The next update to the construction featuresFluxForm Technology. This method reimagines the use of Titanal through the placement of two sections, placing a piece of fiberglass that overlays the binding area. Utilizing two separate pieces of titanal over the edges from tip to tail, they form a “fork” shape, tapering as they get closer to the extremities of the ski. This frame-style layering approach allows for torsional stiffness underfoot where stability is needed with smoother, more progressive flex in the tips and tails. This specific placement of titanal noticeably enhances edge grip and power along the edges of the ski, while leaving room for playfulness and forgiveness through the tips and tails. That combined with the use of Trueblend wood core not only saves weight but also allows the ski to effortlessly bend and flex without sacrificing strength.

Looking specifically at the shape, without major changes to the 10 or 11, the 9 gets the biggest refresh of them all. Starting with the width underfoot, we bump up from 92 mm to 96, which doesn’t make a dramatic difference but changes the rest of the ski’s dimensions as a result. The width in the tips change from 124 to 129, with the width in the tails going from 114 to 118.5. This alteration invites a more freeride focused personality, with better flotation in the tips and smoother turn initiation. Add in the longer rocker profile plus increased splay in the tips and tails, and you get impressive soft snow performance and ample playfulness. Still boasting a fair amount of camber underfoot, stability and edge grip is maximized with slightly more edge contact for variable conditions.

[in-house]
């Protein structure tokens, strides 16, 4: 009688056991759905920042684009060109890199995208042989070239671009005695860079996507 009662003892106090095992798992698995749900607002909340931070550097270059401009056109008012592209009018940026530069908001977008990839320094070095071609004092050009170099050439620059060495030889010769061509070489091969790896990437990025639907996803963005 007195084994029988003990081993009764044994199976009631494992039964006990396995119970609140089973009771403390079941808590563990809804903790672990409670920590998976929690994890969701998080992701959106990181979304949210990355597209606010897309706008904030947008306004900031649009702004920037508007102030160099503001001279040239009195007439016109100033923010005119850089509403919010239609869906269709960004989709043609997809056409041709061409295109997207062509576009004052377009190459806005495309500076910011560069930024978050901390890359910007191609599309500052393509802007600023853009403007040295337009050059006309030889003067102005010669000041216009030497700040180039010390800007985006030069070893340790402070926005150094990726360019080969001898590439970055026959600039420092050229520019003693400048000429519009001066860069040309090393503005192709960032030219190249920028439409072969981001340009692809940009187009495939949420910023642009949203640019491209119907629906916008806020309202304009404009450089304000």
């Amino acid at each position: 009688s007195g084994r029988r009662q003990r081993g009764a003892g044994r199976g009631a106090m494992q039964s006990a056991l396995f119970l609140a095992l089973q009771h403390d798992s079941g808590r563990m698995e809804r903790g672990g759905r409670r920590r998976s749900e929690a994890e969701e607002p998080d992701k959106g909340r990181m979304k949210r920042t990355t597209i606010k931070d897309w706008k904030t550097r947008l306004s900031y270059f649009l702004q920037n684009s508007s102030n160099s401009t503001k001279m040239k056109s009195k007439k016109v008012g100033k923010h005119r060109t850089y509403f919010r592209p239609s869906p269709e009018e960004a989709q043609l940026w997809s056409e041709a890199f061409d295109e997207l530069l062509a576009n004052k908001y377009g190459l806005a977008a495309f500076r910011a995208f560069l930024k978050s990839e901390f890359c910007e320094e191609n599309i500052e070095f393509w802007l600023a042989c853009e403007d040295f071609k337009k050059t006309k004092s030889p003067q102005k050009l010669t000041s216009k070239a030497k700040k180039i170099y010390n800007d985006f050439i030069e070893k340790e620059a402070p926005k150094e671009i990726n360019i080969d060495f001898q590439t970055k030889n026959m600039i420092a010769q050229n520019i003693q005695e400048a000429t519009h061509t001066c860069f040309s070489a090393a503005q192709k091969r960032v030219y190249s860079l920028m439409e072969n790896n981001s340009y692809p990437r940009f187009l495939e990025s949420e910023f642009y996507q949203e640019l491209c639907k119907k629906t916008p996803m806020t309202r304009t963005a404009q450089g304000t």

This brings us to the crux of the matter: performance. When it comes to a mid-90's underfoot waist width ski, there’s one thing that I’m looking for and that is versatility. On a typical day in Vermont, you may find yourself in a wide variety of conditions, ranging from icy, firm snow in the morning to a few inches of soft or packed powder in the afternoon. Throw in bumps, trees and wide-open groomers while you’re at it. To find that perfect daily driver for whatever will be thrown your way is not easy. Between shape, width, flex and feel, it takes a certain type of ski to master such variability and unpredictability. Thanks to Blizzard, I can confidently say that the Sheeva 9 is just that ski. I spent quite a bit of time on these skis, starting off with an early season day in the rain. With spring-like conditions, ranging between slush and firm snow, we were limited to the groomers. Within the first few carving turns that I made, it was easy to notice the intentional approach to the Trueblend wood core and metal laminate construction. Easy to initiate, carve and energetically release from a turn, the responsive, smooth flex combined with the torsional stiffness produces a lively energy and powerful rebound. Leaning into a turn and getting them high on edge, I felt incredibly stable and confident yet when I was ready to release, the level of energy and snap I felt out of each turn left a lasting impression on me. It goes to show the metal along the edges really steps the precision and control up a notch without having the ski feel too demanding.